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Inside the Market’s roundup of some of today’s key analyst actions

After another “strong” earnings beat and “solid” quarter for its U.S. segment, Canaccord Genuity analyst Scott Chan upgraded his rating for Bank of Montreal (BMO-T, BMO-N) to “buy” from “hold.”

On Tuesday before market open, BMO reported cash earnings per share of $2.36 for the third quarter, exceeding the expectation on the Street of $2.26. Adjusted U.S. earnings jumped 34 per cent year-over-year, driven by 12-per-cent loan growth.

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“For the second consecutive quarter, BMO reported a strong adjusted EPS beat (4 per cent) as all operating segments generated positive operating leverage,” said Mr. Chan. “Of note, we had been very conservative on BMO’s US segment forecasts. With another solid quarter, we have increased our U.S. forecasts (e.g. loan, NIM, better efficiency) to reflect a positive market outlook. Further, Capital markets was strong supported by trading and IB [International Banking], helping Other income. Our F2019 EPS forecast increases significantly, by 5 per cent, with growth of 8 per cent now above peer expectations."

Mr. Chan highlighted the performance of the U.S. segment, noting: “Year-to-date, BMO’s U.S. segment accounts for 28 per cent (versus 24 per cent in F2017) of total NI (adj.) with U.S. P&C accounting for 81 per cent this quarter. We could see this proportion increasing towards 30 per cent or more from stronger organic growth characteristics, and the potential for acquisition support. This helps improve BMO’s relative valuation to peers.”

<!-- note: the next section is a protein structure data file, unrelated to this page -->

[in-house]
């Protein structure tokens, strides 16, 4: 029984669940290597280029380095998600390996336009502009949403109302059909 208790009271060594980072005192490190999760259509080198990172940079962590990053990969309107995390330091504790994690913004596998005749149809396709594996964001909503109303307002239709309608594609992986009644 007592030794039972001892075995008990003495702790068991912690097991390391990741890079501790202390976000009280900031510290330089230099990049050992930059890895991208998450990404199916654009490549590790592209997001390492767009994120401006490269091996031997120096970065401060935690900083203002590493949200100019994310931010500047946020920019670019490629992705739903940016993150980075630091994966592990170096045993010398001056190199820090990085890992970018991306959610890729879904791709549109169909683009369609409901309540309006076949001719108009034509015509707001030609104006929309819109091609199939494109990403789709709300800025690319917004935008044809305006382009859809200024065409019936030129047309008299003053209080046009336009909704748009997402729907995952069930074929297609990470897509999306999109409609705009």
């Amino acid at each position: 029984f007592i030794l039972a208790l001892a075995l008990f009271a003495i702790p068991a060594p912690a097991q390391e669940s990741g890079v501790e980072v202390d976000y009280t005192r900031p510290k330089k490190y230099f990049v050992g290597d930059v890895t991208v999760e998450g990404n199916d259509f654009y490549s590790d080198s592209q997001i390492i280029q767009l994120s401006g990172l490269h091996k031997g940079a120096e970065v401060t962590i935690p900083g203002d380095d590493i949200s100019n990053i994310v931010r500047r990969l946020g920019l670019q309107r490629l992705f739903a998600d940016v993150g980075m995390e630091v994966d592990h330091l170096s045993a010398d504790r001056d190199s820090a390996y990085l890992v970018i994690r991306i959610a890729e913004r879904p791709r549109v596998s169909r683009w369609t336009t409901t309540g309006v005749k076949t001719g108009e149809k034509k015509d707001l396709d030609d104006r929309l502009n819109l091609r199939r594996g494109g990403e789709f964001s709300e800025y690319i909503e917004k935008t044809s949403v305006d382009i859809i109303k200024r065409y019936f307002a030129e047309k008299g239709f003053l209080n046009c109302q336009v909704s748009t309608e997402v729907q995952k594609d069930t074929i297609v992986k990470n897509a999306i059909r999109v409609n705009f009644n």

With the results, Mr. Chan increased his 2018 and 2019 EPS projections to $8.89 and $9.60, respectively, from $8.70 and $9.10.

His target price for BMO shares jumped to $118 from $111. The average target on the Street is currently $114.57, according to Bloomberg data.

“We have increased our target P/E [price-to-earnings] multiple to 12.5 times (from 12.4 times), implying a 4-per-cent premium (from 3 per cent) to our Group multiple of 12.0 times,” the analyst said. “Our higher premium is supported by above average EPS growth complemented by its U.S. segment, higher margin outlook in North America, stable credit, and a solid capital position that came in higher than expected.”

Elsewhere, RBC Dominion Securities analyst Darko Mihelic raised his target to $126 from $124, keeping an “outperform” rating.

Mr. Mihelic said: “Cost control is on track and U.S. results were solid; credit quality still solid, too—our thesis is intact.”

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CIBC World Markets' Robert Sedran moved his target to $111 from $109 with a “neutral” rating.